You can’t beat Spike Lee for social commentary, and he took no prisoners. My favorite part was when Al Sharpton berated Barbara Bush for her comments that everything was turning out better for the people who were displaced to Houston. Or, when Soledad O’Brien talked about how her 23 year old production assistant was able to gather more intelligence than Brownie. I mean. . . WTF??? These are the facts, and it does not make America look good.

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  6. Matt

    Thanks for the response, LFMD. People can make up their own minds on whether Lee’s treatment was fair, or focused more on the federal government than the local one (and just why that might be). I only ask that you read the links above.

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  7. Sharon

    Neva – Behind on my blog reading, but per your inquiry yesterday about therapeutic riding programs, I know there is one in Raleigh called Helping Horse. The Junior League is a sponsor of their programs and several folks volunteer with the group.

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  8. Ian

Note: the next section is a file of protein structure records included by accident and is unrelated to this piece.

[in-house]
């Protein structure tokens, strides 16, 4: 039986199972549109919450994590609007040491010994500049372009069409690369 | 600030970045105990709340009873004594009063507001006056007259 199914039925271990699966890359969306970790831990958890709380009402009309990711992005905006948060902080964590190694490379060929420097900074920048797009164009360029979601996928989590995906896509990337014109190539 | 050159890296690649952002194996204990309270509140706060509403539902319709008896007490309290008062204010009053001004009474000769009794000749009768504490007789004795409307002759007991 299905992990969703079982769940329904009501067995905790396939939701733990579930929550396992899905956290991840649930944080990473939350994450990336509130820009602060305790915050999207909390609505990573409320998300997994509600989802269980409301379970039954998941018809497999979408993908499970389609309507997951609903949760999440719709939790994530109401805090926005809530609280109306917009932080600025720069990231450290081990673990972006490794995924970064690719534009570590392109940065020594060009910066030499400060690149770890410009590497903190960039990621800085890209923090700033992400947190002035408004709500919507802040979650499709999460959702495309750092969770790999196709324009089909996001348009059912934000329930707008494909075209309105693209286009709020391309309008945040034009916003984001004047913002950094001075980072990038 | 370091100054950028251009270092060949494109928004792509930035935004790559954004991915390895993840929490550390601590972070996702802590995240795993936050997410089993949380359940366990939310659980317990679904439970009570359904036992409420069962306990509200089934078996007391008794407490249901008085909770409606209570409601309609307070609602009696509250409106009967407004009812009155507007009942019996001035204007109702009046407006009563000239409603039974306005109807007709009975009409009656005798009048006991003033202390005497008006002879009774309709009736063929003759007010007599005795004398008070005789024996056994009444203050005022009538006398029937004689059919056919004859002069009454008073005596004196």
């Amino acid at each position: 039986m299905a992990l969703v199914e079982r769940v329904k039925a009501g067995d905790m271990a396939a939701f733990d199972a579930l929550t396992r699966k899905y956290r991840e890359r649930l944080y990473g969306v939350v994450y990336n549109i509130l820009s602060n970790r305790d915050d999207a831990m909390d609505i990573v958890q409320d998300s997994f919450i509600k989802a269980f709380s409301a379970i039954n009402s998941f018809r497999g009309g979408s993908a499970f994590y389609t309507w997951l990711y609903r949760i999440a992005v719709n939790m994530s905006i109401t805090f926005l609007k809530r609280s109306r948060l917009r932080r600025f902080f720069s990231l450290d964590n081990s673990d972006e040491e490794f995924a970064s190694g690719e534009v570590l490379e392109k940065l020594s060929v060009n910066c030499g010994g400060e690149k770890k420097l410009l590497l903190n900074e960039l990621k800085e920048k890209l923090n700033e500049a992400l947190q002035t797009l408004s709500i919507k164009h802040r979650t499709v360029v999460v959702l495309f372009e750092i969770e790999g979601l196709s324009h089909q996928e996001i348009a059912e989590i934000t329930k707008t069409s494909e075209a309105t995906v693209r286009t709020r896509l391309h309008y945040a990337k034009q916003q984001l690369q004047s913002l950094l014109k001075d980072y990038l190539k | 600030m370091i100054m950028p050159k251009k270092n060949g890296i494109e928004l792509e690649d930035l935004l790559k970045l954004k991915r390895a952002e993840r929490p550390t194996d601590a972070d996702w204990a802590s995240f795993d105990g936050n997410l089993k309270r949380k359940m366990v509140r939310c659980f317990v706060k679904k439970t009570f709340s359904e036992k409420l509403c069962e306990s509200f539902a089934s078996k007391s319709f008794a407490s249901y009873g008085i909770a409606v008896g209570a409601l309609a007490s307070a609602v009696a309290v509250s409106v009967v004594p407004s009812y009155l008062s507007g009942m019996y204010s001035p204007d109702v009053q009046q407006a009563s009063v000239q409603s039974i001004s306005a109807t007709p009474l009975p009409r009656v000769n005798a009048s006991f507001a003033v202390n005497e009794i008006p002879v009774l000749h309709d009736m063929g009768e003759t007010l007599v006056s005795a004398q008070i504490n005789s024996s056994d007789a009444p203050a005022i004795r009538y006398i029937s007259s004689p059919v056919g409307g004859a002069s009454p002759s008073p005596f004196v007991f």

Josie- we’re sorta still in denial about Lucy’s schooling, but I think we’ll do early learning in LA and then settle back in NYC for actual school. The choices and rigor seem to be better in Brooklyn, but we obviously have to do tons of research.
    And LFMD, read those links, but I don’t think Matt will mind me saying that you have to consider the source, and what they have to lose/gain by perception. Just think of what the Bush administration has to gain by pinning blame on local authorities, especially in this election cycle. Spike Lee is often provocative and sometimes hard to take, but I would never call him a liar.

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  9. Matt

    Ian’s right, I don’t mind. Read the article and let me know if something’s incorrect. But don’t dismiss it out of hand simply because it was written by a conservative. Interpretations may be subject to ideological biases, but not facts, which Spike Lee is in short supply here. I’m not calling him a liar, I’m calling him biased and unbalanced. It’s propaganda, and he’s playing to an audience of BDS sufferers, which likely includes himself. I beleive the last link points out some of the more egregious examples.

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  10. Ian

    This whole “BDS” thing is hilarious, and somewhat brilliant, as it easily tars all progressives with the same brush, thus marginalizing any debate.
    Currently 60%+ of the country now suffers from “BDS,” so it may not exactly be a “syndrome” and more of a “objective reality,” but then again, I’m deranged, so don’t take it from me.